“It’s classic economics – supply and demand,” Heidi Boxx said. “If we have an overabundance of newspaper to recycle … they’re not going to pay as much as they did before to take your newspaper.”

WHEN IN DOUBT ...

So what can be done? Considering that recycling is a national and global issue, we can hope that investment in America’s recycling infrastructure will increase – and, reportedly, that’s already happening. Closer to home, Boxx offers an oft-repeated bit of advice: “When in doubt, throw it out.”  That non-recyclable item you put in your bin could end up gumming up the machinery at an MRF or tainting a large load of recyclables, causing all of them to be buried into a landfill. 

Boxx also hopes that Americans focus on reducing the among of trash we produce. She points to efforts to eliminate single-use plastic items, such as drinking straws. “I think people want to do the right thing,” Boxx said of our recycling habits. “They want to recycle, they want to contribute to that cause.” The key is doing it the right way.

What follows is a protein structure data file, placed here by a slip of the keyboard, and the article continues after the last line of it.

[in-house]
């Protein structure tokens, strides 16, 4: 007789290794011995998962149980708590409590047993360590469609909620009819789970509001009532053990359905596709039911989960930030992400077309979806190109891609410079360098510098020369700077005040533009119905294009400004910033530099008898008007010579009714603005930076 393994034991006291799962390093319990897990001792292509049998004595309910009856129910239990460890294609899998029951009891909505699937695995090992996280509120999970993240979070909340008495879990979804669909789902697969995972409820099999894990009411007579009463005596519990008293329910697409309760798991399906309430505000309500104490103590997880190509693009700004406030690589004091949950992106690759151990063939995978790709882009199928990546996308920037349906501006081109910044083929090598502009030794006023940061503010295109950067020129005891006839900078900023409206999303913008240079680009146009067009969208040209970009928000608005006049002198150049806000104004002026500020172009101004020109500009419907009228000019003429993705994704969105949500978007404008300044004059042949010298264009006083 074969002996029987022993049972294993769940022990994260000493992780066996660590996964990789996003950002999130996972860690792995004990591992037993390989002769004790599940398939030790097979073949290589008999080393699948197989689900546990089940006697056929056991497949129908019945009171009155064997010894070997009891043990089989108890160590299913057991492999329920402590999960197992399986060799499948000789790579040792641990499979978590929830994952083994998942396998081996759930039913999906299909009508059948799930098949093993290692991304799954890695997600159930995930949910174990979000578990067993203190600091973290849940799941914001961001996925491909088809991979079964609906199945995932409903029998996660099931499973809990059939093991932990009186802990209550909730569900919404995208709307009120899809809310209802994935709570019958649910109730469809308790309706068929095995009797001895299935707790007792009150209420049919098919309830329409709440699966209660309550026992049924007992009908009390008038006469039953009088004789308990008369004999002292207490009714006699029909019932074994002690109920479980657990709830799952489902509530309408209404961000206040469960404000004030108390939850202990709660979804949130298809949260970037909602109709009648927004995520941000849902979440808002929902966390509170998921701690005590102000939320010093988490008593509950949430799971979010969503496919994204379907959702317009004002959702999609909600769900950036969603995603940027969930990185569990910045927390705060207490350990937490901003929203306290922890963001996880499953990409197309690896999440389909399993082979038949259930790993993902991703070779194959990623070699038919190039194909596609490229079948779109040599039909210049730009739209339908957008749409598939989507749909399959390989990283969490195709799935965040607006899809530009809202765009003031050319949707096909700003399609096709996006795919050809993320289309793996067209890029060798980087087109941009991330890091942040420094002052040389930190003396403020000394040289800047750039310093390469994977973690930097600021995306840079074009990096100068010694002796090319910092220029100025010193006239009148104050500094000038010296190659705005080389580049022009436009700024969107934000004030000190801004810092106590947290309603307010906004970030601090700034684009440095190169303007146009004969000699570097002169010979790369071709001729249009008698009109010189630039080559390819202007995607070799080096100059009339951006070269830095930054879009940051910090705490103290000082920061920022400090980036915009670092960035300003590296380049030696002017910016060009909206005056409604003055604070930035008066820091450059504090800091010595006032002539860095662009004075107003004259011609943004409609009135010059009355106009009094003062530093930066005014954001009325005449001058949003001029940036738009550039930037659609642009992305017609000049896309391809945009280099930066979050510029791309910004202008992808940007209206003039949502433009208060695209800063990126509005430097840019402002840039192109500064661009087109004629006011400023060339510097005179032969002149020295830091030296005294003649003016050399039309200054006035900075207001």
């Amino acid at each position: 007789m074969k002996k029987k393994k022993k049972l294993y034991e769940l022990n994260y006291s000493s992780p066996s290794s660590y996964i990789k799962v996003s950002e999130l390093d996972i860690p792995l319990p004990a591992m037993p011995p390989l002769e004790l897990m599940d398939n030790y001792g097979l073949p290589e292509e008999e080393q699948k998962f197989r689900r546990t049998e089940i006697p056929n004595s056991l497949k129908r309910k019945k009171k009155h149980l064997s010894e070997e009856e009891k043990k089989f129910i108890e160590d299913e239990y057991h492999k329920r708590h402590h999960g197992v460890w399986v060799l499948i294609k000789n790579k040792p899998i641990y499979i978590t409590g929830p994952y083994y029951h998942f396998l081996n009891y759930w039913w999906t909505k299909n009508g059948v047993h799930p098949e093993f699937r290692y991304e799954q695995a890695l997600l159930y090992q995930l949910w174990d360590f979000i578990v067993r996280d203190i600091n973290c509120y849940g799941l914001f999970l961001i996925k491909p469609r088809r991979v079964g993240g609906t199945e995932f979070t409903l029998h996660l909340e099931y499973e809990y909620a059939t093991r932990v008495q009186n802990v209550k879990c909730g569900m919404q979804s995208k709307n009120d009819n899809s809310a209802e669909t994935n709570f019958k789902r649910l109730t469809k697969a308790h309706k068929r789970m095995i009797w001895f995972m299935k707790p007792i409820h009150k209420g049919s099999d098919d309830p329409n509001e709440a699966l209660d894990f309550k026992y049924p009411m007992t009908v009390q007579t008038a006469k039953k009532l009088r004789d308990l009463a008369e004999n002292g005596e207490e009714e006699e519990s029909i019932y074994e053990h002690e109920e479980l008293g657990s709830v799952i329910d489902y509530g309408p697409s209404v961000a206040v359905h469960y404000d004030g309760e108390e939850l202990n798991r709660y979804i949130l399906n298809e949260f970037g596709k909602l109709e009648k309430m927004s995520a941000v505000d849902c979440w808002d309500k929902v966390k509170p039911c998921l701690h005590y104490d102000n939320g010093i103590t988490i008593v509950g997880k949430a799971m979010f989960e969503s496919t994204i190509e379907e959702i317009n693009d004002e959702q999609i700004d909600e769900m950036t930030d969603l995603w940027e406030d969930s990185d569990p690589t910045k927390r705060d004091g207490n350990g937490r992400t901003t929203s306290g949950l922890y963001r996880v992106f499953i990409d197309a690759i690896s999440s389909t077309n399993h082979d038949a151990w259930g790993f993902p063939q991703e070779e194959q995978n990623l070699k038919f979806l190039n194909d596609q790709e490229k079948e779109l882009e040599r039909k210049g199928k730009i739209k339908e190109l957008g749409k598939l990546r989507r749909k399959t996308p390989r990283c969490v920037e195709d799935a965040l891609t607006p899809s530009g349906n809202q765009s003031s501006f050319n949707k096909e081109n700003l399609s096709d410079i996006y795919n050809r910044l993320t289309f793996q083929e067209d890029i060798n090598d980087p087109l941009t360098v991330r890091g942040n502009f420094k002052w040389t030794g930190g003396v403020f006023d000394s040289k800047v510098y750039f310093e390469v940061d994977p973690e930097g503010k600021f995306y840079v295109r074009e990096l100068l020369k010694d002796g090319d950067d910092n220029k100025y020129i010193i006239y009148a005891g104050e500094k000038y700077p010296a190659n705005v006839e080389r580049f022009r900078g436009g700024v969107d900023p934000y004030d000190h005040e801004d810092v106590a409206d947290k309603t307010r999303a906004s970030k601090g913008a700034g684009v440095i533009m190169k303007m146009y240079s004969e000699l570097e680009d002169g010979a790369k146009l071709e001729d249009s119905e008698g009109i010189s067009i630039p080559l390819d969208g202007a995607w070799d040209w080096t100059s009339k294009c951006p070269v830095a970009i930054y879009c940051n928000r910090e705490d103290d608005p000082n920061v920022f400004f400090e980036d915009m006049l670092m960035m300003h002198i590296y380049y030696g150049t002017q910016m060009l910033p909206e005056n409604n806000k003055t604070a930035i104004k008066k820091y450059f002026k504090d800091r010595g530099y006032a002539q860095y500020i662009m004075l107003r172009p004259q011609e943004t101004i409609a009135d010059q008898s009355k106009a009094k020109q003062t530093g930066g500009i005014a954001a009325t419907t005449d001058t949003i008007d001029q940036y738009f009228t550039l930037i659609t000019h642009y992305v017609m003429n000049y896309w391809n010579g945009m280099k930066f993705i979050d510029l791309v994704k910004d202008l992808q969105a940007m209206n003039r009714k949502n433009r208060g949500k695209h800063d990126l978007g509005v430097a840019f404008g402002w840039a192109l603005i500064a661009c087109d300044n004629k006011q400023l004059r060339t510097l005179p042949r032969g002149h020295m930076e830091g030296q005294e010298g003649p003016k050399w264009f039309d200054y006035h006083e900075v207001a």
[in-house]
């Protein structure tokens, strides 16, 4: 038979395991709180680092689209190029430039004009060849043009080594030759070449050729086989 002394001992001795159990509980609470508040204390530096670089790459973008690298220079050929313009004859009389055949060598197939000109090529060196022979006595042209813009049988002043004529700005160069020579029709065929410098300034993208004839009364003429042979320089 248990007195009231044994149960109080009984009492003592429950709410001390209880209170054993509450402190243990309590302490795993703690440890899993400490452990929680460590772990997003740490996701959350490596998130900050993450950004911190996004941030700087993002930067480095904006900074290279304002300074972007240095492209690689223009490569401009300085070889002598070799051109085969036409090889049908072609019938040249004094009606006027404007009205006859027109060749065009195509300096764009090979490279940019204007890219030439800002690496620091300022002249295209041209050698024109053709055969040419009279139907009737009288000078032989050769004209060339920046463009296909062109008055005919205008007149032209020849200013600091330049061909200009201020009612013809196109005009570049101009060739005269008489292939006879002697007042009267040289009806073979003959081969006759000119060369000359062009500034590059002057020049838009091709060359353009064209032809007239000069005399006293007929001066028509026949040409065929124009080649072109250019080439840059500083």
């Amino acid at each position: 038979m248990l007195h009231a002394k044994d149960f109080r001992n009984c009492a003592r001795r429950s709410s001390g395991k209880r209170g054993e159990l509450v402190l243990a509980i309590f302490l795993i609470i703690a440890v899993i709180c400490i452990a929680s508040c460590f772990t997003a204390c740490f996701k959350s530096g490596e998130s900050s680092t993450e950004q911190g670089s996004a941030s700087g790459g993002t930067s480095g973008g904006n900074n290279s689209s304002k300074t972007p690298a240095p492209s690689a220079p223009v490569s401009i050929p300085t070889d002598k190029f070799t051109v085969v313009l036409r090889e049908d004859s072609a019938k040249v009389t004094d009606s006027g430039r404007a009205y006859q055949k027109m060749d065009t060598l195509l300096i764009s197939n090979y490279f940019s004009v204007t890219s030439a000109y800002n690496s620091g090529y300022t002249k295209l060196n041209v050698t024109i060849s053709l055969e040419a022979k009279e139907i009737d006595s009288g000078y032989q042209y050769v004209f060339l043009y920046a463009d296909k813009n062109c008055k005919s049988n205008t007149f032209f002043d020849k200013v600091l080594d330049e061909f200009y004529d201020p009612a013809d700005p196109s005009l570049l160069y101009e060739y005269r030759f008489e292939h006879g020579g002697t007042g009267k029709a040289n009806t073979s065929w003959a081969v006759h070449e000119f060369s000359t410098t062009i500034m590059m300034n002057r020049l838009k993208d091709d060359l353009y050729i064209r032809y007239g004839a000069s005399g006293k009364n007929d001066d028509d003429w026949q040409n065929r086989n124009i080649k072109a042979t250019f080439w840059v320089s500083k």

“Misunderstanding and overall consumption are the two biggest challenges that we face,” agreed Pappas of Earthbound Environmental. “The rate at which we consume resources to create such waste is alarming, and then on top of that a significant amount of this waste ends up in the landfill due to not being disposed of properly. Consumers making conscious decisions about the products they are purchasing is a significant step to helping this issue.”

SO WHAT CAN BE RECYCLED?

Want to know what you can recycle? The best place to start is with your county recycling program. In Eau Claire County, go to www.co.eau-claire.wi.us and type “Recycling” into the search bar. There, you’ll find a recycling guide listing materials that can – and cannot – be recycled, as well as information on annual Clean Sweep events, electronics recycling, and more. 

Because recycling guidelines may vary from trash hauler to trash hauler, you may also direct questions to the private company that picks up your trash. In the Eau Claire area, private trash haulers include Advanced Disposal, Boxx Sanitation, Earthbound Environmental Services, and Waste Management.